Nuclear Medicine

  • Thyroid Cancer Management
  • Zevalin Therapy
  • Prostacint Scan
  • DEXA Bone Densitometry
  • Dementia PET Imaging
  • PET/CT

What Is Nuclear Medicine?

Nuclear medicine is a specialized form of radiology. Patients are given a radioactive substance either by mouth or intravenously that collects in specific body organs. Then the gamma camera detects the energy being emitted from that substance and an image can then be captured.

Nuclear Medicine scans are typically painless and patients are exposed to no more radiation than in a common X-ray.

Images from nuclear medicine scans can assist the physician in diagnosing many conditions and disease. Assessing organ function can help physicians to detect infections, tumors, and other disorders.

How Should I Prepare for this Procedure?

Typically there is no special preparation for a nuclear medicine test. Although, your physician may ask that you miss a meal before your test if your procedure requires imaging of the stomach or gallbladder. Also, you may be directed to drink plenty of water for tests of the bones and kidneys.

How is this Procedure Performed?

The radioactive substance is a medicine called a radiopharmaceutical. The type of radiopharmaceutical that will be used is determined by the organ system of the body that is being evaluated. This is because some compounds collect in certain organs better than others. The length of time that it takes for the dye to travel to the desired organ can vary greatly depending on the type of scan. It can take as much as several days and as little as a few seconds.

A scan can generally take anywhere from 20-45 minutes. The patient must remain as still as possible while the images are being taken in order to get the clearest images possible. A series of images may be ordered to show how an organ functions over a period of time in order to get the most information possible.

What Will I Experience During My Procedure?

Aside from mild discomfort from the injection of the radiopharmaceutical in those tests that require it, nuclear medicine exams are painless. All that is required is that the patient remain still while the pictures are being acquired.

The small amount of radioactivity will usually be eliminated through the urine or stool. Any remaining radioactive material will disappear over the next few hours to few days.

Services Offered:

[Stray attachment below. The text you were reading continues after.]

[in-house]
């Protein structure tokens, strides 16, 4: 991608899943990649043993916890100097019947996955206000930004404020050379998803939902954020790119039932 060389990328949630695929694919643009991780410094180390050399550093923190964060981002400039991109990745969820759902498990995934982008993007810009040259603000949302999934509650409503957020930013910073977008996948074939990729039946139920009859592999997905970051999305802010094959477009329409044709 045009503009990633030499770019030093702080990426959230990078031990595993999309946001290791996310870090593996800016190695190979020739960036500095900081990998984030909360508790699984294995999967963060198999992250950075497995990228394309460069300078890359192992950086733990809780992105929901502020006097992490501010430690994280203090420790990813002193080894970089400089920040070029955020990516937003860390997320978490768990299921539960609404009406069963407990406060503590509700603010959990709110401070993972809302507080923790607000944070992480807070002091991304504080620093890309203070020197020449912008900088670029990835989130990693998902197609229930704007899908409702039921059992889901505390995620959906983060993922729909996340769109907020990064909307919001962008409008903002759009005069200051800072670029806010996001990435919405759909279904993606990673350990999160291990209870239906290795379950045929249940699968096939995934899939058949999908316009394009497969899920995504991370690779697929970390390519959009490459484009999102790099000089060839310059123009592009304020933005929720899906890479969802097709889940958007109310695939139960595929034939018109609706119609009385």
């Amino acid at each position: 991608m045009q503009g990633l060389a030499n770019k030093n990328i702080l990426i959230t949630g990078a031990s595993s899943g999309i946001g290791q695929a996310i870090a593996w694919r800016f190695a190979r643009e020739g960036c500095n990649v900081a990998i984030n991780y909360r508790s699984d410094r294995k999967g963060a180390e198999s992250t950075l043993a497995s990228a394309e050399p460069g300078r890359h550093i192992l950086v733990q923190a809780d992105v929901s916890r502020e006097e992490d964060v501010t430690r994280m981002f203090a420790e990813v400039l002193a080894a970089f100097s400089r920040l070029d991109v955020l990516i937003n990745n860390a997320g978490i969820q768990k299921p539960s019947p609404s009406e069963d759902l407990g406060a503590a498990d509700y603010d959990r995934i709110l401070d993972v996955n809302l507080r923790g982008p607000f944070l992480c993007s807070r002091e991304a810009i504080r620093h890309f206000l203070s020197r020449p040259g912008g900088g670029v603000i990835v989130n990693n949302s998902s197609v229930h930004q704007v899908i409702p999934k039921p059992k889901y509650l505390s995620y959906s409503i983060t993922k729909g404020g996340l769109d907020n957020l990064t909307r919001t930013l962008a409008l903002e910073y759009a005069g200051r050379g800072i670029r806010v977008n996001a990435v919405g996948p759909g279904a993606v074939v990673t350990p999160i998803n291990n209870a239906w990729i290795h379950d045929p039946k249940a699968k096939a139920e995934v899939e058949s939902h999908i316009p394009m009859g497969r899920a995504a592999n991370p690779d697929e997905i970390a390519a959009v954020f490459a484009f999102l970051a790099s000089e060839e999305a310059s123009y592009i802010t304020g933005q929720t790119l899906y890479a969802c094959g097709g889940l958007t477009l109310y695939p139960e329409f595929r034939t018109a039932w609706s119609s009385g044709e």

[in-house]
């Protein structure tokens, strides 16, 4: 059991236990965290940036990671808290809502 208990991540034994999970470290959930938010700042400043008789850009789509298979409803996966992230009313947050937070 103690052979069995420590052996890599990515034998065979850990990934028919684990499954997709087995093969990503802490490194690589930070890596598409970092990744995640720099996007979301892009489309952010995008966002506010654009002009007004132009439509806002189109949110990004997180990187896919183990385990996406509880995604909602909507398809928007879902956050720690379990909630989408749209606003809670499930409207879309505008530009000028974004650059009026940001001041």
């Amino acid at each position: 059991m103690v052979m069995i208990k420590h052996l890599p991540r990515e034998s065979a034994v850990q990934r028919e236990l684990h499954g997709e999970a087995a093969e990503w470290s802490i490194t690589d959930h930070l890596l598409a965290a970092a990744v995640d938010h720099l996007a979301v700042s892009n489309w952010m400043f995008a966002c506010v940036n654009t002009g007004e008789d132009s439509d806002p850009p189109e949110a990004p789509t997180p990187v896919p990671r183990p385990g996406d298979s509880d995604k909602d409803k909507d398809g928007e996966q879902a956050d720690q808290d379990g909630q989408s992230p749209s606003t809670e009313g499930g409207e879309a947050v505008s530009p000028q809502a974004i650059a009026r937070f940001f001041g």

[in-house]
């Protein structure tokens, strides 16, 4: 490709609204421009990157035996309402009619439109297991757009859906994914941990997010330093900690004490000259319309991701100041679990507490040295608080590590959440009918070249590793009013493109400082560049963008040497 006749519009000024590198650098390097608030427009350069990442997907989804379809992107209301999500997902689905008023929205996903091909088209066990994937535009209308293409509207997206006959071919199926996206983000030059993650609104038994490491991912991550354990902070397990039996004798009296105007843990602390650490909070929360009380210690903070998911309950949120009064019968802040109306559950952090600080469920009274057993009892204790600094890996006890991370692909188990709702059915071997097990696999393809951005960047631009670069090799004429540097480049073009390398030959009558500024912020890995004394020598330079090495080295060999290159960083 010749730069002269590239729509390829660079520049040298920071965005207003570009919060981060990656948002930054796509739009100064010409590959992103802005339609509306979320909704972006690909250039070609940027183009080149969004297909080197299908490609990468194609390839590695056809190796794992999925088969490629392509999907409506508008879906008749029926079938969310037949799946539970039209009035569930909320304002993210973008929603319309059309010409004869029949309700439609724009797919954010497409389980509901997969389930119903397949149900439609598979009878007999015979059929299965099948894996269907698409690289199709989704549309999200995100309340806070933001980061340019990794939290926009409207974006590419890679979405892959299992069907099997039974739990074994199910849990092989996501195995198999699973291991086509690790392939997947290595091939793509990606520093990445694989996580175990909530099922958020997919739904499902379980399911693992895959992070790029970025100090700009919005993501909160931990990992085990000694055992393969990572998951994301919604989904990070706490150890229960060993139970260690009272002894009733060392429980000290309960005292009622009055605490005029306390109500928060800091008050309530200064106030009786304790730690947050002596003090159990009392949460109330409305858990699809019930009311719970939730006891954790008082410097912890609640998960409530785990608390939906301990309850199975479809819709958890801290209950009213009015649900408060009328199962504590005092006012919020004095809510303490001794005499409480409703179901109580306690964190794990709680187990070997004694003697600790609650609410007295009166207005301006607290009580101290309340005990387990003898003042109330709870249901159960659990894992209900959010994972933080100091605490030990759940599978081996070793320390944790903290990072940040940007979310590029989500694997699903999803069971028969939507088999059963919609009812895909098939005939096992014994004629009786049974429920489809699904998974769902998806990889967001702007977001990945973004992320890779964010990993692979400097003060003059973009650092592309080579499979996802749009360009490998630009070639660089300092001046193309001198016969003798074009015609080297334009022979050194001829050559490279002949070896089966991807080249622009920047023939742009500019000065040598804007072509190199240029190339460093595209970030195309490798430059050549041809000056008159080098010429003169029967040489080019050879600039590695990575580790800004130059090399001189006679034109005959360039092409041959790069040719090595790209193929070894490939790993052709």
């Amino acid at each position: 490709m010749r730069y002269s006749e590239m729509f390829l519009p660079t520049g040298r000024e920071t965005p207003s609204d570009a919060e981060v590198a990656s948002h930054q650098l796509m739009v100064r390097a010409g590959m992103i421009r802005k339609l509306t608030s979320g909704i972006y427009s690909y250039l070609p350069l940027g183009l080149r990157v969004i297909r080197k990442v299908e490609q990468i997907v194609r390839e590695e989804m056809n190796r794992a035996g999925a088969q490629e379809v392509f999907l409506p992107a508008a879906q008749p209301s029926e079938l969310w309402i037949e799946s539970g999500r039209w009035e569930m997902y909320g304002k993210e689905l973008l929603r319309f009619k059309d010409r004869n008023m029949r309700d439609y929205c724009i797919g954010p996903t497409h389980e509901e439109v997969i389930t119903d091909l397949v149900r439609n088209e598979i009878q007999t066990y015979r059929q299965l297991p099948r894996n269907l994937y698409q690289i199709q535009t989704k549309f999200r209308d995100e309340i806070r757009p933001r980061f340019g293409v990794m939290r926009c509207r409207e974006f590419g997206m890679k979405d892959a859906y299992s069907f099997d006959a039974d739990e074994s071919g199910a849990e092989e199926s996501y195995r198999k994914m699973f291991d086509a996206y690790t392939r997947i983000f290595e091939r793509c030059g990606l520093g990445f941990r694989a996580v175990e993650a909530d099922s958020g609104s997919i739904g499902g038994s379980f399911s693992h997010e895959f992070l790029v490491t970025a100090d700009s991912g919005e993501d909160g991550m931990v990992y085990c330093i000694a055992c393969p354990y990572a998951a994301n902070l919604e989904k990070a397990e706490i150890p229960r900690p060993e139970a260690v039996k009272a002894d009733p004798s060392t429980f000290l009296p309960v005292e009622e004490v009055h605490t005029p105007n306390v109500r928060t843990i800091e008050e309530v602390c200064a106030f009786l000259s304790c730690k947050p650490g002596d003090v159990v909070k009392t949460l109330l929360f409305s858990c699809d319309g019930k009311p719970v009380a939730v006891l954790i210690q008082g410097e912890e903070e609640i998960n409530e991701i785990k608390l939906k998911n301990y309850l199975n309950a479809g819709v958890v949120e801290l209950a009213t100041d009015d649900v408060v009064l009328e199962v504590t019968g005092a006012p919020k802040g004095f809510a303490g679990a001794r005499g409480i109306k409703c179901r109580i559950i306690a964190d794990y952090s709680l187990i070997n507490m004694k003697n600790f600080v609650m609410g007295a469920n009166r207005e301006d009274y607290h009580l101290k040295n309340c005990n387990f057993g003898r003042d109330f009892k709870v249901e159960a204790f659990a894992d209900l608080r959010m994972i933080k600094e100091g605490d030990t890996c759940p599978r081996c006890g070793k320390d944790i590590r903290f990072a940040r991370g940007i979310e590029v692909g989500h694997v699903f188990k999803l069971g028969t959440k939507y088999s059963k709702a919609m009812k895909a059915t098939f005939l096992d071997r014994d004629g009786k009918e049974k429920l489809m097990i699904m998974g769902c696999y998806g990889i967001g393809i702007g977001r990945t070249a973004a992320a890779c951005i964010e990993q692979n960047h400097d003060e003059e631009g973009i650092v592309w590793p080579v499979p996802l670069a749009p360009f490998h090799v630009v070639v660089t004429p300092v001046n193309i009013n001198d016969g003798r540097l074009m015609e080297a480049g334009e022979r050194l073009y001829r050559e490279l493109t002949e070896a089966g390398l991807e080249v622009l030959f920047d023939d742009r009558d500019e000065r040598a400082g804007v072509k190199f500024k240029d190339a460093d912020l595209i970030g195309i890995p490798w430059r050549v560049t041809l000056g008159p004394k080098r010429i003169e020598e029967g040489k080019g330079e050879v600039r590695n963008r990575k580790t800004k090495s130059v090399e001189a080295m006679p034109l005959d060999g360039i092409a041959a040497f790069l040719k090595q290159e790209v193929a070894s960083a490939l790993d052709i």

Thyroid Cancer Management

For Thyroid Cancer Management Information, please click here.

Zevalin Therapy

Zevalin is a form of cancer therapy called radioimmunotherapy, and is indicated for the treatment of patients with relapsed or refractory, low-grade or follicular B-cell non-Hodgkin’s lymphoma, including patients with rituximab-refractory NHL. It was approved by the Food and Drug Administration (FDA) in February of 2002 as the first radioimmunotherapy agent for the treatment of NHL. Click here to learn more about Zevalin Therapy.

Prostacint® Scan

ProstaScint® is an imaging agent that can help locate and identify the extent of prostate cancer. It also helps identify previously diagnosed prostate cancer that has spread (metastasized) to other areas within the body, such as the lymph nodes, adjacent tissue and bone. ProstaScint is a single clone (monoclonal) antibody that is combined with a small amount of radioactive material called Indium 111. Given by injection into a vein, ProstaScint circulates throughout the body and attaches to an antigen called PSMA (Prostate Specific Membrane Antigen), which is located on prostate cancer cells. Pictures or images are then taken with a special device called a gamma camera that can detect radiation given off by the Indium 111. Using this technology, pictures or images will be produced showing prostate cancer. Click here to learn more about Prostacint Scan.

PET/CT Scan

In one continuous full-body scan (usually about 30 minutes), PET captures images of miniscule changes in the body’s metabolism caused by the growth of abnormal cells, while CT images simultaneously allow physicians to pinpoint the exact location, size and shape of the diseased tissue or tumor.

Essentially, small lesions or tumors are detected with PET and then precisely located with CT.

Positron Emission Tomography (PET) and Computerized Tomography (CT) are both standard imaging tools that allow physicians to pinpoint the location of cancer within the body before making treatment recommendations.

The highly sensitive PET scan detects the metabolic signal of actively growing cancer cells in the body and the CT scan provides a detailed picture of the internal anatomy that reveals the location, size and shape of abnormal cancerous growths.

Alone, each imaging test has particular benefits and limitations but when the results of PET and CT scans are “fused” together, the combined image provides complete information on cancer location and metabolism.

The bottom line is that you can have both scans – PET and CT – done at the same time.